Thursday, April 30, 2009

How about a real new deal?...

Stinky Wilmont was one of my best buddies back in the days at Millville Grade School. I probably ended up in more trouble than I should have whenever I followed his lead, but I also had a lot more fun than I would have if Stinky hadn’t been around.

Occasionally though, Stinky would embark on some adventure that I felt pretty sure was destined to end in tears, and either my better judgment, or fear, would get the better of me, and I would decide to leave him to his own devices. As the years and grades passed, and my judgment got better, partly because some of my fears were well-founded, Stinky and I kind of drifted apart. It may have in part also, because Stinky’s judgment never really showed any signs of improvement. I don’t think there was any animosity between us, just my realization that Stinky and I might not have the same goals or values.

When Indiana started its lottery, I remember a woman in town who was absolutely obsessed with it. After she had nearly depleted the family checking and savings accounts, her husband contacted all of the places in town that sold lottery tickets, cashed checks, or loaned money, and told them that he would no longer be responsible for his wife’s debts.
I don’t know for sure how much legal weight his action carried. But if she couldn’t control her habit, I guess this was a good first step instead of just jumping into a divorce. I don’t know whatever became of the situation. I hope it all worked out for them.

Just recently, Megan McAllister, the fiancée of accused CraigsList killer Phillip Markoff, decided it might be time to reconsider her decision to “stand by her man”, cancel their upcoming nuptials, and move on with her own life. Probably a good move on her part, I think.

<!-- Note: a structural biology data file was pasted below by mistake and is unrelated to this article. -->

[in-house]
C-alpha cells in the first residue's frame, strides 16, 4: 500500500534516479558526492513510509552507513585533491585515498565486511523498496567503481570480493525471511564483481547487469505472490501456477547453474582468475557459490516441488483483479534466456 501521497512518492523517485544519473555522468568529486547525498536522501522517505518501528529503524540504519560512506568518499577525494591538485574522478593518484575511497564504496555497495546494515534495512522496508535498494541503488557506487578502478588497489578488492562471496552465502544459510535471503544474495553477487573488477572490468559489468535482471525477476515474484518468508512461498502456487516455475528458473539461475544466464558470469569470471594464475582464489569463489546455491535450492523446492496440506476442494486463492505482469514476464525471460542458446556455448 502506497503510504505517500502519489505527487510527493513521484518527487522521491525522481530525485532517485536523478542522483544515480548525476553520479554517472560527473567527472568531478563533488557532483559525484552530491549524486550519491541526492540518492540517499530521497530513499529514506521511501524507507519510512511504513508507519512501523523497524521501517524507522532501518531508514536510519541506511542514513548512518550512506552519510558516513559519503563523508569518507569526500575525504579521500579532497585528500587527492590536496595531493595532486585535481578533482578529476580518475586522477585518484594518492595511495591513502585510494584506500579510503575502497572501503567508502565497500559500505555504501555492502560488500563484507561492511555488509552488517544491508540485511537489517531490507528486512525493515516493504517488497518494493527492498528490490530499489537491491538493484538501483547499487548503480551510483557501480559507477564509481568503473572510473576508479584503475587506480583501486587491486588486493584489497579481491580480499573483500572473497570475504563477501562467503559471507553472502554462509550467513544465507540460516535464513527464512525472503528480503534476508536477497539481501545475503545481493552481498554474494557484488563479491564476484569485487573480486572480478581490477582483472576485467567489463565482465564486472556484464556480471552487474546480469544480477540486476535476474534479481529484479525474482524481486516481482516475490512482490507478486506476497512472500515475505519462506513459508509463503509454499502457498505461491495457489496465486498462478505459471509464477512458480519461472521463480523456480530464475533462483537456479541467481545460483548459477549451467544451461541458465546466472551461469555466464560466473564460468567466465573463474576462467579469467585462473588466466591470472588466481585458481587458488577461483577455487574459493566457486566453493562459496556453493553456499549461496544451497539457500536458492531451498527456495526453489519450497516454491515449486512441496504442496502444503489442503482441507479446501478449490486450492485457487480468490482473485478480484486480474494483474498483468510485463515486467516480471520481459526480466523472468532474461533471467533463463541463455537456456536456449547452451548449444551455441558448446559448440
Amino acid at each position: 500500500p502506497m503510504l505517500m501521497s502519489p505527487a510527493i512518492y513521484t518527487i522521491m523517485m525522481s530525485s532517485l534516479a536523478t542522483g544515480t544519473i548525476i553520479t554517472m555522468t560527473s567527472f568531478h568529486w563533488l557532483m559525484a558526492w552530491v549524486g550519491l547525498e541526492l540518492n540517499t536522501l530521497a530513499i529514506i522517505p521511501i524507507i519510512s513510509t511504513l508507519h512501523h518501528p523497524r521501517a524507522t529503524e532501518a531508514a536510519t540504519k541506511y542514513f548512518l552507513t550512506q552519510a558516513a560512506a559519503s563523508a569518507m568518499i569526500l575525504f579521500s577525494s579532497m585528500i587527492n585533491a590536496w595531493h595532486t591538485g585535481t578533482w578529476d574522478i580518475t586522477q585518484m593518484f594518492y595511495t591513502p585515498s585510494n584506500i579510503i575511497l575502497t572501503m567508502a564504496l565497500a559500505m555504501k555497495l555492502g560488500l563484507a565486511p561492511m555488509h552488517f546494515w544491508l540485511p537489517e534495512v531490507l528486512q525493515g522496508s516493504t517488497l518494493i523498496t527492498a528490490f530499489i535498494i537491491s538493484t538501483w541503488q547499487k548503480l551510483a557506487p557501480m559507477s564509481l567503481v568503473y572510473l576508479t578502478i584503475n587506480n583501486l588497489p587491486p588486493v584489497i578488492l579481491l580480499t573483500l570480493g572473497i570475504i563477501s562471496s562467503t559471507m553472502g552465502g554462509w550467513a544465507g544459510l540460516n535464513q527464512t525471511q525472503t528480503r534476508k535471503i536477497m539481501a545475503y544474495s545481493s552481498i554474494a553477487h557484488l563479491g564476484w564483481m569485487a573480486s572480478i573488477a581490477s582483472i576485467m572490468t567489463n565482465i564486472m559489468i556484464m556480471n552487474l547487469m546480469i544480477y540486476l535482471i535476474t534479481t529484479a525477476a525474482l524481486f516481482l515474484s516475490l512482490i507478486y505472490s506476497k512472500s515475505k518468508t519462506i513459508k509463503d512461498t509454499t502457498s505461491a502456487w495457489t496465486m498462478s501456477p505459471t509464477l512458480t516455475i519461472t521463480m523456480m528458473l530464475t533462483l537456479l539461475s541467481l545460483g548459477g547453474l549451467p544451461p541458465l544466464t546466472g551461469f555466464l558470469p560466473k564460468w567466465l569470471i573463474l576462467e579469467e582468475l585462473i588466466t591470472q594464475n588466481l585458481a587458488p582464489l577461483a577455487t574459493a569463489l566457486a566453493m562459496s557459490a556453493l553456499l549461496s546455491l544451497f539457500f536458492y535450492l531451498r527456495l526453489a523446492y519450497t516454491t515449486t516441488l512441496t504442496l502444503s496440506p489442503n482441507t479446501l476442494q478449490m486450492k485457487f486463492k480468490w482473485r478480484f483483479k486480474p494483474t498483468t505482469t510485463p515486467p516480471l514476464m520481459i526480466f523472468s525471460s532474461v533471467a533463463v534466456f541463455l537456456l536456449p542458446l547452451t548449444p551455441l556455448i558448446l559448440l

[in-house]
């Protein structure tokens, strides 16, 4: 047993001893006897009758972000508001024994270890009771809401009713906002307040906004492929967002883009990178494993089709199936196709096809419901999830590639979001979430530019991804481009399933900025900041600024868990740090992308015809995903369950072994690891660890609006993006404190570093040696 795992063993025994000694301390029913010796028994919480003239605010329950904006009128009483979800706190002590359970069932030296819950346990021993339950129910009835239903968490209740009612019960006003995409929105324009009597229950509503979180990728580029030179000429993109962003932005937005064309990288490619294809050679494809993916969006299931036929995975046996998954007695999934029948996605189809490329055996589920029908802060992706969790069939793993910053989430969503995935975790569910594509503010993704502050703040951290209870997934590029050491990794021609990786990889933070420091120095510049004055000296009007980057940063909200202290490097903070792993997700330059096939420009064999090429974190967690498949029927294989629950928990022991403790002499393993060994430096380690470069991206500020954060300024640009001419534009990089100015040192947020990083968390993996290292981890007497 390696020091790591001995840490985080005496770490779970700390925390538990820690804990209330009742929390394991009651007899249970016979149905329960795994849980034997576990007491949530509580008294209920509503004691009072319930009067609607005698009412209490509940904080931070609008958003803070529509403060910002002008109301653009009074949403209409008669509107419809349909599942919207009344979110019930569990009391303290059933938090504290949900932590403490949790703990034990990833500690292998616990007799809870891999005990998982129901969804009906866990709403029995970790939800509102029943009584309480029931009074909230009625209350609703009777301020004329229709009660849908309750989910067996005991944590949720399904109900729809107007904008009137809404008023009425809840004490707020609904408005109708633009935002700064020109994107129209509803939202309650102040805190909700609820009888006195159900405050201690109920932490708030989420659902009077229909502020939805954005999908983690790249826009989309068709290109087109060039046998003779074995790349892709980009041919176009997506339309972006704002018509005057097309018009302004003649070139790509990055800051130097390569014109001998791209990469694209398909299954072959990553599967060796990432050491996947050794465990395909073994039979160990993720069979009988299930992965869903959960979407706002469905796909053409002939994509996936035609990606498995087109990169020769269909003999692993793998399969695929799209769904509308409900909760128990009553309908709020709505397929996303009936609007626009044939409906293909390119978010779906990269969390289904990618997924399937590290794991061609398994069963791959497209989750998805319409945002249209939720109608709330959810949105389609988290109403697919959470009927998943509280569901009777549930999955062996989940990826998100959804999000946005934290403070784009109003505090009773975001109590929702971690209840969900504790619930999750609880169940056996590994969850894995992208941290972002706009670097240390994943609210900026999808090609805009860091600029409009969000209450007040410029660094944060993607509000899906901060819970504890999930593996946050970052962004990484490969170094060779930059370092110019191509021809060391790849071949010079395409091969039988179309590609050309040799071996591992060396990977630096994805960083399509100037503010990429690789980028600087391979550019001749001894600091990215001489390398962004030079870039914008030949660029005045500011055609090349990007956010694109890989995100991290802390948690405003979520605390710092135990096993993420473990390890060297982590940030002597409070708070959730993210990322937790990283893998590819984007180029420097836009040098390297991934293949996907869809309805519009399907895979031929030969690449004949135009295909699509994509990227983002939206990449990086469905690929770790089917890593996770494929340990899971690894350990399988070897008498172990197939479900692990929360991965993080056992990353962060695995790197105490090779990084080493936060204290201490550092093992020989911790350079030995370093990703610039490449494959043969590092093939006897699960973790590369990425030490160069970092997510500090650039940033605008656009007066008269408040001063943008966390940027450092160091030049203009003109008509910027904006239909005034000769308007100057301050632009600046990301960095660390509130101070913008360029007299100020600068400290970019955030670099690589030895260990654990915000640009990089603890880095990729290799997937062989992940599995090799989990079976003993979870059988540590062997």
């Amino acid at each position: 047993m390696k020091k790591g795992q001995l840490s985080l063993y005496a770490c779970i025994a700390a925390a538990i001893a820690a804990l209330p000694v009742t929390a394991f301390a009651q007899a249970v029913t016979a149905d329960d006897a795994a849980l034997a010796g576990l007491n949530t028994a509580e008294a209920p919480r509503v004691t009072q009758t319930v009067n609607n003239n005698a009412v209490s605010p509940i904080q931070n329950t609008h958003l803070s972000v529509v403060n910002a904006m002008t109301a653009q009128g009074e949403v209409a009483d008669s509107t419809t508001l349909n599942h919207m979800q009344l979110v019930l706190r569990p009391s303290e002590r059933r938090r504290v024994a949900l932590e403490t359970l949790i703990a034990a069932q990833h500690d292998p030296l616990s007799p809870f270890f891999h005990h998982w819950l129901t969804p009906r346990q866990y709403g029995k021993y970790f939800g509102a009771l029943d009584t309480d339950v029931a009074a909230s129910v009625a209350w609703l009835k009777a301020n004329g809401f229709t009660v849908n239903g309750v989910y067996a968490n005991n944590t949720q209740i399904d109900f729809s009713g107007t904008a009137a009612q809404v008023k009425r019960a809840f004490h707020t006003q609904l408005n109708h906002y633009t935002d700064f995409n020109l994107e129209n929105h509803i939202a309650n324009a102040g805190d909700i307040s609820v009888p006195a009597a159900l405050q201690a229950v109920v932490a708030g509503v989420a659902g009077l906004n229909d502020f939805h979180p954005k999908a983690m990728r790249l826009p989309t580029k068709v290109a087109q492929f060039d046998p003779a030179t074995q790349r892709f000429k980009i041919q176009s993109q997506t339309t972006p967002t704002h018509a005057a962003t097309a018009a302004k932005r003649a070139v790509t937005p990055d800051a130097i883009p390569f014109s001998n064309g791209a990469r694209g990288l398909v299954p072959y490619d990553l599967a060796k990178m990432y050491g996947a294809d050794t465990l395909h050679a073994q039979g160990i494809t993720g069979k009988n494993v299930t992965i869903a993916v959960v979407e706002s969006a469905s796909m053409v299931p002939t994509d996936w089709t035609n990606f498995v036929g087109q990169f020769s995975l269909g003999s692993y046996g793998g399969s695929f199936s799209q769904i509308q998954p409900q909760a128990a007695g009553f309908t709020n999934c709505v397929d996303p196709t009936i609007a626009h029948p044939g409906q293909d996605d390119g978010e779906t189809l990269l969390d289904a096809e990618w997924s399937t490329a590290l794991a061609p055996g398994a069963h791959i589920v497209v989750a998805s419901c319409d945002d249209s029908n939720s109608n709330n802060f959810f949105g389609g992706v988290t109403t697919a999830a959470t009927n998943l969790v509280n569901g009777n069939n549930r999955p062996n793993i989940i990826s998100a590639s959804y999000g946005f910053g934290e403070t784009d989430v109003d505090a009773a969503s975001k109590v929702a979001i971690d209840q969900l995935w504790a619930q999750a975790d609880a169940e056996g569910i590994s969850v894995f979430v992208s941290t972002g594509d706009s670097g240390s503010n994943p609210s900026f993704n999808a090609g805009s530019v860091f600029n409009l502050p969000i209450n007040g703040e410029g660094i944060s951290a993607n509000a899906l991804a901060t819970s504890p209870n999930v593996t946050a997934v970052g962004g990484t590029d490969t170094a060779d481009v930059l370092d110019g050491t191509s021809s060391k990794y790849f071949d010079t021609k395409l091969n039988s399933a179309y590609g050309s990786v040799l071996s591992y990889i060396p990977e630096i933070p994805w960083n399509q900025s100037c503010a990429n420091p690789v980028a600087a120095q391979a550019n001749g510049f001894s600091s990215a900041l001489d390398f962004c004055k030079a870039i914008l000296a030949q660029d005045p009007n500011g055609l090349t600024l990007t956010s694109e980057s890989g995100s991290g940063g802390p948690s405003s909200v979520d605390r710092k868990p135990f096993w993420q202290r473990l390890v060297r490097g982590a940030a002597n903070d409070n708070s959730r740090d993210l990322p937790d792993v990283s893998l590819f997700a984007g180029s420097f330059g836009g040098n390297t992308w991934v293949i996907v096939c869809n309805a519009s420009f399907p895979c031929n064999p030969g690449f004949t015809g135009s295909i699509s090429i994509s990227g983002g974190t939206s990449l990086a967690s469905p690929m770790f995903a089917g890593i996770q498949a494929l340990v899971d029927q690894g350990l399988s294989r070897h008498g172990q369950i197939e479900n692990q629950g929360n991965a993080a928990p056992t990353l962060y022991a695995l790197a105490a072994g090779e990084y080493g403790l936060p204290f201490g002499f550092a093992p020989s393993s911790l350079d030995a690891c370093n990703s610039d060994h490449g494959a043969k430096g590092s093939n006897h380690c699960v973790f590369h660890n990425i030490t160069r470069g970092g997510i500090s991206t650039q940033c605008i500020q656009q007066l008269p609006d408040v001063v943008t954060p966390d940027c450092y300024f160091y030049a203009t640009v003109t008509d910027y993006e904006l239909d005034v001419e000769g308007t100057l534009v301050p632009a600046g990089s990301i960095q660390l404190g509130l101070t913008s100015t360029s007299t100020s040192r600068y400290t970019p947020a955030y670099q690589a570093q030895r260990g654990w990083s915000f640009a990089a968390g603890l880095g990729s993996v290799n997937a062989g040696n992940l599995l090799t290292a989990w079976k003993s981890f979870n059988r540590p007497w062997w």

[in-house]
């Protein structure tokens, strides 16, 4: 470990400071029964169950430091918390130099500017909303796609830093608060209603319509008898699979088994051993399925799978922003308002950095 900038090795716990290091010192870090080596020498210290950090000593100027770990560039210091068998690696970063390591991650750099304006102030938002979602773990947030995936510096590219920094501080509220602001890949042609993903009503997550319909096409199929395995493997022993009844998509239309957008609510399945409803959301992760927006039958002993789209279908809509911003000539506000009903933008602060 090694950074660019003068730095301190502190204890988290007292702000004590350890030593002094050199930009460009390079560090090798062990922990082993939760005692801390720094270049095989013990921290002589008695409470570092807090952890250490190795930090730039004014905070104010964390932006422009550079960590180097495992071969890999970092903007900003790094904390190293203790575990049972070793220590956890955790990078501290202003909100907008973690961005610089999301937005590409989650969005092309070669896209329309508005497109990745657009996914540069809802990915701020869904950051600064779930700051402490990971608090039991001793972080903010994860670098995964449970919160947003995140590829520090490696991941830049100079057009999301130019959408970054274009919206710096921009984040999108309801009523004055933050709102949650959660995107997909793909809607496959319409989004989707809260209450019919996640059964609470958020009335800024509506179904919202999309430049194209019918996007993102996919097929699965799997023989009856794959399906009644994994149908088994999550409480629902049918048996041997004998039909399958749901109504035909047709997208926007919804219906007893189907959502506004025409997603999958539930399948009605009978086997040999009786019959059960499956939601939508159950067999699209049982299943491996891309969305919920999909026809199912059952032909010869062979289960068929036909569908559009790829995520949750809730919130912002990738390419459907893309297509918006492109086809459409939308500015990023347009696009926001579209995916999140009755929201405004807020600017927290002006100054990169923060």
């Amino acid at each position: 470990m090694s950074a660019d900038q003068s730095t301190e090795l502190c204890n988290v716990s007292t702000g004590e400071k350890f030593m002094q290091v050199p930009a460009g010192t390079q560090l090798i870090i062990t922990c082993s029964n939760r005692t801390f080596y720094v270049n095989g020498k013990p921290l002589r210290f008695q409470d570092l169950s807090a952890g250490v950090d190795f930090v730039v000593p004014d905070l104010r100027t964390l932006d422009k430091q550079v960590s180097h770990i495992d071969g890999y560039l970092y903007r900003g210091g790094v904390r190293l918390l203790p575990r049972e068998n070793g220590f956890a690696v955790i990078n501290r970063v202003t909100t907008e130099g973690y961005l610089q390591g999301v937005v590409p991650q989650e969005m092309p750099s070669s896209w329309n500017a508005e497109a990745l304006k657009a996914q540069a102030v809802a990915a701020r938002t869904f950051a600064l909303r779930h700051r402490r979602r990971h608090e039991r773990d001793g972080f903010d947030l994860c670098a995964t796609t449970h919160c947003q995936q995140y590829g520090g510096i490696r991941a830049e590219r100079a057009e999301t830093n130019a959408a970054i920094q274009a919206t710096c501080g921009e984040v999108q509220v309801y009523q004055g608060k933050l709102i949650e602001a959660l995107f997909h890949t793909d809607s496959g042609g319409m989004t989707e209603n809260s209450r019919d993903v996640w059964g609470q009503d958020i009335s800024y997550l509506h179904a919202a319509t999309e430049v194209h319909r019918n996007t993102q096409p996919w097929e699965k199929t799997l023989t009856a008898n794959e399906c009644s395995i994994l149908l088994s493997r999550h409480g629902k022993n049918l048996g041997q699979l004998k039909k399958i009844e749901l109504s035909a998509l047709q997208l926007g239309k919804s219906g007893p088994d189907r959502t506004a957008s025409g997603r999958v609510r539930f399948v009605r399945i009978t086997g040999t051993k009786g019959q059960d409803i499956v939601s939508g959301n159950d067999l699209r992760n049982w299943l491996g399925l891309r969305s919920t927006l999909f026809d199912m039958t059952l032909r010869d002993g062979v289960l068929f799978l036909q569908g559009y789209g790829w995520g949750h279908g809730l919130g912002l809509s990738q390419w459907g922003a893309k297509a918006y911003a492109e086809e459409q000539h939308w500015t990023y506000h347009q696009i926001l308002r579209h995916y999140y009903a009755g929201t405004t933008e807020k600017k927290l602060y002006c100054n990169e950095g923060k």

In their most recent sessions, about twenty state legislatures have introduced or discussed resolutions re-declaring their sovereignty as states, and re-asserting the limited power the federal government is granted under the Constitution. The basis for these resolutions is the 10th Amendment of that Constitution, which declares that: “The powers not delegated to the United States by the Constitution, nor prohibited by it to the States, are reserved to the States respectively, or to the people.”

Many years ago, Thomas Jefferson noted that “The natural progress of things is for liberty to yield and government to gain ground.” It seems we’ve been pretty complacent over the years about yielding our liberties to an ever growing government. There aren’t many things we can do anymore that don’t require some sort of government permission or license. Even getting together to protest against the government often requires a permit from the government. And for the most part, it seems the American people have pretty well accepted that.

The renewed interest in State and personal sovereignty seems then to be more tied to the federal government’s insatiable appetite for spending. It might be the official federal debt, which recently passed $11 trillion, or the unofficial debt (which includes the federal government’s unfunded liabilities), which has been estimated at over $60 trillion. It might be the hundreds of costly mandates the federal government has, without Constitutional authorization, imposed upon the States. Perhaps there is finally a realization that all of this debt will eventually fall on the people of the States, and a realization that it is more debt than taxpayers can afford. Perhaps it’s simply a common sense survival instinct that tells people to avoid things that will probably end up causing them harm.

Whatever the reasons, it may indeed be time for the States to take a critical look at where the federal government is leading them, and negotiate a new deal with that government.

Or at least make them abide by the old one.

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